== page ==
How Mental Health May Factor into the Legal Mix
The ability to raise one’s children the way one sees fit is a fundamental, constitutional right. However, all rights, even those guaranteed by the United States Constitution, have more or less obvious boundaries. Stated differently, no right is unconditional. For example and related to this blog post, children must be educated and live in a healthy and safe home.
The issue of a parent with mental health diagnoses, and his or her ability to parent, is a complex medico-legal question and difficult one in any situation. This requires a case-by-case analysis. Some mental health disorders may not affect parenting in any meaningful way at all (for example, controlled mild depression or adult ADHD).
On the other hand, some mental health disorders such as bipolar and mental retardation (the medical terminology for persons with IQs below a certain level), without proper medication and treatment, may be a factor in custodial decisions, and in the most extreme cases, determining whether to terminate parental rights. A termination of parent’s right removes all legal rights and responsibilities related to a biological or adopted child.
In a recent case, the Indiana Court of Appeals examined the difficult issues surrounding mental health and the termination of a parent’s right to rear her or her child; more specifically, the question the Court wrested with is whether a prohibition against involuntary termination of parental rights for all mentally retarded persons is proper or allowable. The Court held that it was not1. As a general matter, and learning point consistent with Ciyou & Dixon, P.C. blogs, most all blanket prohibitions have exceptions.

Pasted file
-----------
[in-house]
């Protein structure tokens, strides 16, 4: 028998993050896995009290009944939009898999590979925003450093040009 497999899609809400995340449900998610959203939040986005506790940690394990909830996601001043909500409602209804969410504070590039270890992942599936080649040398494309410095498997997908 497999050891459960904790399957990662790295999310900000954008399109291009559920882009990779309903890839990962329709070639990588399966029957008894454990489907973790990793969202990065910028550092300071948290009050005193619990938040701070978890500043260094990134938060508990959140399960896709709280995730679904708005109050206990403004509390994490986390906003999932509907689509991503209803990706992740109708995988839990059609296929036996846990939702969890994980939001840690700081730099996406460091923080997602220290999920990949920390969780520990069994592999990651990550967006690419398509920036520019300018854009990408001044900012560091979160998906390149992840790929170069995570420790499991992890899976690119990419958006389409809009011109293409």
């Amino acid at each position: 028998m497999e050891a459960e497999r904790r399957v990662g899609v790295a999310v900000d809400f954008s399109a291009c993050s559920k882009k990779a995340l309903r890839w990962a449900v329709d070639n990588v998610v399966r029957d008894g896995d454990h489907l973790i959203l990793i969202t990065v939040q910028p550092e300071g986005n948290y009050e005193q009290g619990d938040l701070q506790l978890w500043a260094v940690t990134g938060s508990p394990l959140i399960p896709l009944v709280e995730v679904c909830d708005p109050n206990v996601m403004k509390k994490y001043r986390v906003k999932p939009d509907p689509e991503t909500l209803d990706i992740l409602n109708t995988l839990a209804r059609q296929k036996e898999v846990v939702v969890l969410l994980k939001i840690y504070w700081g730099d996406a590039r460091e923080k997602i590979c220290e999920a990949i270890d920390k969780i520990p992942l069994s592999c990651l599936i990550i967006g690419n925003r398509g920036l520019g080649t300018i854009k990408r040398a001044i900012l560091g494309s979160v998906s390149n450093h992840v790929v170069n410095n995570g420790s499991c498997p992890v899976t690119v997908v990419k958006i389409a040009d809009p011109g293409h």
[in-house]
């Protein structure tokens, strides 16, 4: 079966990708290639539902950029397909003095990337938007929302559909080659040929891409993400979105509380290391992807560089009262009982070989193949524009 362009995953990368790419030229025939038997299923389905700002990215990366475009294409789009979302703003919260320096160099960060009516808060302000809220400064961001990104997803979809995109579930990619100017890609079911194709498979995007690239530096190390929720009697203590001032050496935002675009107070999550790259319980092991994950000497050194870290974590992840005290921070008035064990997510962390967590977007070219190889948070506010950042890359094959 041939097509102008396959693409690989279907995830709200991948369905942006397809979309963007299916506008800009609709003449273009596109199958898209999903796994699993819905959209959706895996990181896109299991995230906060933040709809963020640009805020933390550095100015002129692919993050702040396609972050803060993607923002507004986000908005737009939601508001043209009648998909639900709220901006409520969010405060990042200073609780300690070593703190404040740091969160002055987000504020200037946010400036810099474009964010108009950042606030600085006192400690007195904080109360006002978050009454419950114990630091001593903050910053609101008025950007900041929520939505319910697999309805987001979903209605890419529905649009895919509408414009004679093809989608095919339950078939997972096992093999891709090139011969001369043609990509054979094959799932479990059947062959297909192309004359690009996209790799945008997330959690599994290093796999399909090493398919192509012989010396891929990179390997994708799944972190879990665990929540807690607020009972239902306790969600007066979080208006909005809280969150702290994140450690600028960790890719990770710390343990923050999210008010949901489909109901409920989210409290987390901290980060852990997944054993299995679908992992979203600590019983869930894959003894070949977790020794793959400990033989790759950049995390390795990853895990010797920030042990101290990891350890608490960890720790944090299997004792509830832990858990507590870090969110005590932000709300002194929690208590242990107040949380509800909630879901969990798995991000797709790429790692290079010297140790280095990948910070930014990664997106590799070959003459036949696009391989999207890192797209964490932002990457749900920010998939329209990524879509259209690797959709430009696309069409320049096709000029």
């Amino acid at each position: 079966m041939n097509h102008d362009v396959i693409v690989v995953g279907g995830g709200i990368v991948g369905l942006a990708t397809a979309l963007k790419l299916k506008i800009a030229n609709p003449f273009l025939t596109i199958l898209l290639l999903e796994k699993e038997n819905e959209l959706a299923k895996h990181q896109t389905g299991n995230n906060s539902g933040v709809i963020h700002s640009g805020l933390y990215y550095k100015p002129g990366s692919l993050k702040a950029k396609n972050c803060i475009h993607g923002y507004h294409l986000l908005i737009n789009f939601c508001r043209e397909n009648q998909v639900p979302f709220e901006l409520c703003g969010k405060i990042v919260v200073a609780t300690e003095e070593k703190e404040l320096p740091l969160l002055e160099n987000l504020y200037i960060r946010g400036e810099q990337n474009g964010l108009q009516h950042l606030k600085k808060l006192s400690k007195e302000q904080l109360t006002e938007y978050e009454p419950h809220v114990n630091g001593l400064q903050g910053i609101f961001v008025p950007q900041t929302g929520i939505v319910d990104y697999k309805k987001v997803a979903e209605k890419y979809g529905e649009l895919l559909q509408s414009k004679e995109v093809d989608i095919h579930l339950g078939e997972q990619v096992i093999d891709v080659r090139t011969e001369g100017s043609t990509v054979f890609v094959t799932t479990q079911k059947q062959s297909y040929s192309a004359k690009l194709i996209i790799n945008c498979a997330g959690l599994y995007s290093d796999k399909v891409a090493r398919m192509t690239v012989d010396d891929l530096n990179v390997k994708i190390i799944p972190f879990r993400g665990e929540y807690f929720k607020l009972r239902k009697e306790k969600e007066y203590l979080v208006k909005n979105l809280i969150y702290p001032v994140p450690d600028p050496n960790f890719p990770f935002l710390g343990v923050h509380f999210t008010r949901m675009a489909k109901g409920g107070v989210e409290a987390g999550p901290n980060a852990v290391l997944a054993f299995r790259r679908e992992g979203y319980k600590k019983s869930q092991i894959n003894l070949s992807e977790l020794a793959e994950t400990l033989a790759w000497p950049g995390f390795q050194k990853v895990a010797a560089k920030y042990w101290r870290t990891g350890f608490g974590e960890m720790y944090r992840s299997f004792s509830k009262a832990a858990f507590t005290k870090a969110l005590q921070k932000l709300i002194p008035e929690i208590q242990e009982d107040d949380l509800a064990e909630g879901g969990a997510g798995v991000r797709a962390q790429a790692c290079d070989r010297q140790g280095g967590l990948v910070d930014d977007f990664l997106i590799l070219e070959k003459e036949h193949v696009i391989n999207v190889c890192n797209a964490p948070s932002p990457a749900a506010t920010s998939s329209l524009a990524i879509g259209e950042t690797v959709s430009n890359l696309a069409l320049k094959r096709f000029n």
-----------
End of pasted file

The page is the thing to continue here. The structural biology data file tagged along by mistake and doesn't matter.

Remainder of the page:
The case, in the termination of T.B. v. Indiana Department of Child Services, the Department of Child Services became involved after it was reported that Mother’s two (2) young children were being left at home for several hours at a time in the care of a mentally handicapped babysitter who was only thirteen (13) years old.
On investigation, the home was observed to be in “disarray”. And the children were not being properly fed or cared for medically; and a child as young as five (5) had been left home alone on several occasions.
DCS filed CHINS (Children in Need of Services) petition, and Mother was offered aid and services, including personal therapy, parenting (education) classes, and home-based therapy. Through the course of these services, Mother was diagnosed as being low functioning cognitively and being very reliant on others.
Further, the Mother did not follow through with her services and therapy, missing over one-half her sessions. She was not compliant with taking her medications, and could not maintain the home safe for her children. Mother went on to be arrested twice during the course of CHINS services, and continued to have distorted thoughts, including testifying that she had “alien genes”.